words of cynicism and sarcasm...those are hateful words.
he also told our class once that he didn't pray for revival....
'i don't pray to revive what's there...i pray to transform what ain't.'
so not only am i learning a lot from this man and his life,
i'm also learning a lot from the class.
this past week we travelled through proverbs and job.
(my prof tells us he feels like a cheap whore when he has to fly so quickly through these chapters that demand so much depth)
he talked about how proverbs were tried-and-true truths that the community believed in...
and that perhaps somewhere along the way they became so relied upon, so set in their ways, so trite and cliche.
then we talked about job.
that his theodicy (trying to understand God's goodness in light of evil) is not a theodicy at all.
that job stands against what proverbs was...
job was innocent.
he had no sin...
God conceded that to him...
and yet he still suffered.
there was no making sense of that.
this past week an acquaintance/friend of mine died in a motorcycle accident.
he and his wife travelled with the wellspring community for awhile last year and when we hung out he wasn't even 21.
(their picture is above)
i spent all week thinking about his wife and about how she could cope with something like that-
how i would cope in the same situation.
i couldn't think about them without getting nauseous.
they had only been married a short time and all of her plans fell to the ground in an instant.
during our group on wednesday we got to discuss how we were all feeling around his death.
we all had things that his death reminded us of...
one of the women there shared about how she's been feeling over the past two years around her own father's death:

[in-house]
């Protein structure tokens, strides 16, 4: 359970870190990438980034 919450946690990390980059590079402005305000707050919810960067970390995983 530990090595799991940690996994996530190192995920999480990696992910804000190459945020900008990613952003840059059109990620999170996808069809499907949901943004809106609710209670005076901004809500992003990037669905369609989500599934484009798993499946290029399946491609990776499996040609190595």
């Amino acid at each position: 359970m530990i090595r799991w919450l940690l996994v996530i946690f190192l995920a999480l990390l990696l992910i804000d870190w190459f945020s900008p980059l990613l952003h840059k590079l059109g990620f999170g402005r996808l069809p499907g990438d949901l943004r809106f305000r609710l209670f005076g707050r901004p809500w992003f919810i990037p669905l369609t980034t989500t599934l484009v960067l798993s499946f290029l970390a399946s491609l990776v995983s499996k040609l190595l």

he was out on a golf course with his son when he was struck in the head by his son's flying golf struck him in a place that killed him instantly.
...another horrific surprise.
this woman talked about how she has begun to meticulously control and calculate what her family eats and how they work out and all the things they do to remain healthy...
because she doesn't want any more surprises.
she was bold and brave to share this with everyone,
and i respect her deeply for it.
i shared bits of it with my OT class in order to give a real-life example of what happened with proverbs and job:
we try to find the equation and begin to calculate God...
and then something terrible and surprising happens...
and like job, we're just left there wondering.
lamenting a deep wound and yet praising that we acknowledge that a God out there exists.
and the scary part is that a lot of the time we won't even let ourselves feel it...
we push the pain and suffering away and find ways around it.
i used to hate the idea of suffering...
and i still hate it for its own sake...
but i'm finding that there are many places where we run,
we run from the what-ifs and the possibilities of pain,
and i guess i don't want to anymore.
i guess i want to just be whatever i am wherever i am...
and just let that be enough.